Treves earned his medical degree from the University of Buenos Aires in Argentina and completed a residency in nuclear medicine at Royal Victoria Hospital in Montreal, Canada. At Yale-New Haven Hospital in New Haven, Conn., he completed an additional residency in nuclear medicine, as well as two fellowships in radiology and nuclear medicine. He is a diplomate of the American Board of Nuclear Medicine.

Multiple honors have been awarded to Treves for his contributions to nuclear medicine. He is the recipient of the 1987 SNMMI George V. Taplin Award, the 2004 SNMMI New England Chapter Holman-Kaplan Lectureship Award and the first SNMMI Pediatric Imaging Council Conway-Treves Senior Investigator Award (2012), named in his honor. He also was named Mentor of the Year from the American College of Nuclear Medicine in 2007.

“I am deeply honored and overwhelmingly delighted to receive the SNMMI de Hevesy Award,” said Treves. “It is a great honor to be recognized by my colleagues. Nuclear medicine is my love, and I have enjoyed every moment working in such an extraordinarily wonderful field. I hope that I will be able to continue with my work in the years to come.”

Each year, SNMMI presents the Georg Charles de Hevesy Nuclear Medicine Pioneer Award to an individual for outstanding contributions to the field of nuclear medicine. De Hevesy received the 1943 Nobel Prize in chemistry for his work in determining the absorption, distribution, metabolism and elimination of radioactive compounds in the human body. His work led to the foundation of nuclear medicine as a tool for diagnosis and therapy, and he is considered the father of nuclear medicine. SNMMI has given the de Hevesy Award every year since 1960 to honor groundbreaking work in the field of nuclear medicine.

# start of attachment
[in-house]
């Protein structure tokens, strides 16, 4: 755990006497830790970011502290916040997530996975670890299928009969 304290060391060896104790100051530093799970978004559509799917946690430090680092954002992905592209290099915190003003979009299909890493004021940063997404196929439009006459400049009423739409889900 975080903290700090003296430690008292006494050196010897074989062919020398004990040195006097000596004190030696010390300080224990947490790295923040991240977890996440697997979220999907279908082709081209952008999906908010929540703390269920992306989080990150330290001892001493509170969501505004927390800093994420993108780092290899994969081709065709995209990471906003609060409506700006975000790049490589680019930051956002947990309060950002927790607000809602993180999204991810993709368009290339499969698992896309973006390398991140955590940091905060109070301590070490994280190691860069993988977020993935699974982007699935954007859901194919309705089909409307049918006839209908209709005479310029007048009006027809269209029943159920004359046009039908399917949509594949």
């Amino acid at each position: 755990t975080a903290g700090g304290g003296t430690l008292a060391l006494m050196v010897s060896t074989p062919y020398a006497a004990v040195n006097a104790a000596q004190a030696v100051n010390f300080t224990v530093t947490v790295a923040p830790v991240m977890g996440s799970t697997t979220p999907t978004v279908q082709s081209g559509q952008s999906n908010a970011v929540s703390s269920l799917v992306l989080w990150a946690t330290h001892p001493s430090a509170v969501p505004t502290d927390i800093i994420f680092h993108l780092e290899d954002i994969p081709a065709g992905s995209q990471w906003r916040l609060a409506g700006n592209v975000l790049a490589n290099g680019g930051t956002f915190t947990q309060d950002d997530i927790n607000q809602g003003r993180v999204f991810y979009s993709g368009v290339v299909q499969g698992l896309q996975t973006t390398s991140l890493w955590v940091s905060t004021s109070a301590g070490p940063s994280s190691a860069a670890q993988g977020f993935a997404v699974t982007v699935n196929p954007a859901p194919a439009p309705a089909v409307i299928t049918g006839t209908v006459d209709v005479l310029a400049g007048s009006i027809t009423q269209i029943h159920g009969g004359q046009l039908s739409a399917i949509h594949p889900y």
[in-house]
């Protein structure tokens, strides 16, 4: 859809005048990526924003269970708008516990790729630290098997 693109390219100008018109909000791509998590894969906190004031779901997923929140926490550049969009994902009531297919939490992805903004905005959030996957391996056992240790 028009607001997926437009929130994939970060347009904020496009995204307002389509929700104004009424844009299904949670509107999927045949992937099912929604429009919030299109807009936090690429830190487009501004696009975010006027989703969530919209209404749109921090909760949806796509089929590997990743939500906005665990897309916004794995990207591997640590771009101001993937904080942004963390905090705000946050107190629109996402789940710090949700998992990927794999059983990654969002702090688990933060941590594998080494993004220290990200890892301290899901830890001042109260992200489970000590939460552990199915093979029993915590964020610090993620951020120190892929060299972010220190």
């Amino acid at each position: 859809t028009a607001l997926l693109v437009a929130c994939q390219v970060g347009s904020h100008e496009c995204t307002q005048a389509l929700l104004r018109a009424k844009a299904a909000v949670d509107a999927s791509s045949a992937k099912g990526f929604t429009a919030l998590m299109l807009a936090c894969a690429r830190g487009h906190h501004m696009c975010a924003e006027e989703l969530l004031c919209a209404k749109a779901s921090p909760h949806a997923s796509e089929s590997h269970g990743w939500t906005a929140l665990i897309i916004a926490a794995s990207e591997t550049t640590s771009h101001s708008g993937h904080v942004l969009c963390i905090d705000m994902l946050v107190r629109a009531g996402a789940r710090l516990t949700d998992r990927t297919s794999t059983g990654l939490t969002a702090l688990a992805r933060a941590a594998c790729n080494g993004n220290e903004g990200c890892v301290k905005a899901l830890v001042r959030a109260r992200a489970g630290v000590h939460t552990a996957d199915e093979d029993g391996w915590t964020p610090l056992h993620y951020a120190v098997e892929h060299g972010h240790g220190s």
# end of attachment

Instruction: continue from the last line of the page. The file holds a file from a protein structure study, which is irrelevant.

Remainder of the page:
The list of previous recipients of this award includes numerous Nobel laureates—such as Ernest Lawrence, who built the world’s first cyclotron for the production of radionuclides, and Glenn Seaborg, who discovered more than half a dozen new elements.

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About the Society of Nuclear Medicine and Molecular Imaging

The Society of Nuclear Medicine and Molecular Imaging (SNMMI) is an international scientific and medical organization dedicated to raising public awareness about nuclear medicine and molecular imaging, a vital element of today’s medical practice that adds an additional dimension to diagnosis, changing the way common and devastating diseases are understood and treated and helping provide patients with the best health care possible.

SNMMI’s more than 19,000 members set the standard for molecular imaging and nuclear medicine practice by creating guidelines, sharing information through journals and meetings and leading advocacy on key issues that affect molecular imaging and therapy research and practice. For more information, visit www.snmmi.org.